5 Unexpected Cancer Causes

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Cancer is one of the leading causes of death all over the world and the body count is piling up. Below are some of the most inconspicuous ways that we may be unwittingly increasing our risk of developing the disease.

Read on to find out what the 5 most unexpected causes of cancer are! 


A 35-year long study on 16-20 years old males who were obese showed that the group who were overweight as children were twice as likely to suffer from colorectal cancer in adulthood. Furthermore, teens with chronic inflammation were 63% more likely to develop certain cancers in the long run.

This Swedish study is important because it offers a glimpse into the early stages of cancer development. The proponents of this study caution that there is an association and not necessarily a direct link between obesity and cancer. Despite the association, there is no telling yet whether the link between these two factors is casual or not. No data has been gathered regarding the boys’ diets for example, so we mustn’t jump to conclusions that link obesity and colorectal cancer.

One of the ways in which obesity can cause any type of cancer is through inflammation. Most obese people suffer from chronic inflammation because of the excess weight, and inflammation has been associated with an increased risk for cancer.


Rumor has been going around for a while that the charred portions of meat can cause cancer. Is there some truth to this? The guys at the National Cancer Institute seem to think so. Numerous researchers have found a link between high consumption of well-done, barbecued or fried meat and an increased risk of colorectal, pancreatic and prostate cancer. 

How does this happen, exactly? Heterocyclic amines (HCA) and polycyclic aromatic hydrocarbons (PAH) are known mutagenics. Mutagenics are compounds that can cause a change in our DNA structure, changes that may lead to cancer. HCAs and PAHs can be formed when meat, poultry or seafood are subjected to high levels of heat, like when they are grilled on open flame or deep fried. These compounds have also been found to cause cancer in animal models. In experiments where rodents were fed diets high in HCAs and PAHs, the animals were found to develop tumors in their lungs, skin, liver, breast, gastrointestinal tracts and other organs. It is important to note that the HCAs and PHAs that were administered may or may not have come from barbecued meats and that most of these tests have been done on animals, not humans.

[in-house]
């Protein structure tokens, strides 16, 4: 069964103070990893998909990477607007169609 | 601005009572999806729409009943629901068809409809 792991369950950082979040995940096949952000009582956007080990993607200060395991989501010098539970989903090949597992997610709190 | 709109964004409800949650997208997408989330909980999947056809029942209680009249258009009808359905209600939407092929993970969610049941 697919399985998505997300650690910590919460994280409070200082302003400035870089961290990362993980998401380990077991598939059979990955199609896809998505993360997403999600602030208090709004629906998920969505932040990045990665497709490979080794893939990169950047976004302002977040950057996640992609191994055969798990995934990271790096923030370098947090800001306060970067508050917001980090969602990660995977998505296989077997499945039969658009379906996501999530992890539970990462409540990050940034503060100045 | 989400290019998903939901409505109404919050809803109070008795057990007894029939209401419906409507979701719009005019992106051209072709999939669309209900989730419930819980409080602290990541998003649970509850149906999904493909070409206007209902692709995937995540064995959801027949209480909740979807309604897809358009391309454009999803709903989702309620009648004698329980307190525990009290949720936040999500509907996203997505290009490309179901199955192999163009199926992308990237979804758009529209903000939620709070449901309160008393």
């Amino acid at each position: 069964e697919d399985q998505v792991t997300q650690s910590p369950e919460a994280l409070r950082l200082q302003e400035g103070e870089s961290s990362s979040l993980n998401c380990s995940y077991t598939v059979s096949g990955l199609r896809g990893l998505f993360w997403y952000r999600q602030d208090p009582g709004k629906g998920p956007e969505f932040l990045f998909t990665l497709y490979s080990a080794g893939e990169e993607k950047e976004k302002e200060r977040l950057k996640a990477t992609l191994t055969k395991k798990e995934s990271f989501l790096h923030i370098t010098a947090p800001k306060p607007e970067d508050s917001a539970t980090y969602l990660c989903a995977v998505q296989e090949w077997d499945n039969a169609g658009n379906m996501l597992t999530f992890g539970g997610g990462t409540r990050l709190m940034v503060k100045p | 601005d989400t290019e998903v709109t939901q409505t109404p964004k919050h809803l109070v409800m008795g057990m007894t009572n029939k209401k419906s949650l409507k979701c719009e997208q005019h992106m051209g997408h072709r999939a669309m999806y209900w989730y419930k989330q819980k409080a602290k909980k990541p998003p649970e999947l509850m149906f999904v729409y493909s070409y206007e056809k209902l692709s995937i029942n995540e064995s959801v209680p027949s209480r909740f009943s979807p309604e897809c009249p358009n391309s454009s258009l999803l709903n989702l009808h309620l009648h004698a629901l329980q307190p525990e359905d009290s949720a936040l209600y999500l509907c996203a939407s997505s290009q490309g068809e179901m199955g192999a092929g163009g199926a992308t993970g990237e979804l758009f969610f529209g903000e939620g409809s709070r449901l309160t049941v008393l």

Diesel is used to fuel different kinds of machines, including private cars, SUVs, heavy machinery, factory assembly lines and even generators. Diesel, like all the other fossil fuels, has allowed humans to get where we are today in terms of progress. Yet, evidence is stacking up against the use of diesel and its link to an increase in cancer risk. 

Exhaust fumes from diesel engines are made up of two parts: gas and soot. The gas includes carbon monoxide, carbon dioxide, nitric oxide, nitrogen dioxide, hydrocarbons, sulfur oxides and polycylic aromatic hydrocarbons (PAHs). Soot is made up of mineral particles, carbon, and traces of PAHs. PAHs as we have previously discussed are known to cause changes in the DNA of cells that may lead to cancer.

In experiments done on animals, lab rats that were exposed to diesel exhaust fumes for a long time tend to develop lung cancer.

Several expert agencies like the International Agency for Research on Cancer, the Environmental Protection Agency, the National Toxicology Program and the National Institute for Occupational Safety and Health have all agreed that diesel exhaust is a known carcinogen for humans, or that it is a potential carcinogen at the very least.


Alcohol or ethyl alcohol is a group of compounds collectively (and affectionately may I add) referred to as liquid courage. Ethyl alcohol is found in our favorite Friday night drinks such as beer, wine, vodka and the occasional shot of tequila.

Besides causing killer hangovers and slowly annihilating our brain cells one by one, alcohol has been found to increase our risk for developing certain types of cancer. Going over the recommended values can increase your risk of developing liver cancer, colorectal cancer, head and neck cancer, esophageal cancer and breast cancer.

For the above mentioned types of cancer, there is strong research-backed evidence that links alcohol with cancer development. In fact, the National Toxicology Program of the U.S. Department of Health and Human Services has listed the consumption of alcoholic drinks as a known human carcinogen. 

In data from 2009 an estimated 3.5% of 19,500 deaths from cancer were alcohol related.


In a study by the Cancer Research Center of Hawaii and the University of Southern Carolina, 190,000 people age 45-75 were followed for seven years to gather data about the link between preserved meats and cancer. Based on the data gathered, those who ate the most amount of preserved meat were 67% more likely to develop pancreatic cancer than those in the population who ate the least amount of cured meat. 

Most processed meats like hotdogs and cold cuts contain copious amounts of sodium nitrite – a chemical used to inhibit microbial growth and lipid oxidation, preventing meat from going rancid. This compound has many industrial functions but during the process of cooking the sodium nitrite reacts with the amines in the meat to create N-nitroso compounds.

N-nitroso compounds are known carcinogens. 

The FDA has yet to declare food containing sodium nitrite as unsafe for consumption, but most expert agencies will advise not eating processed meat products at all.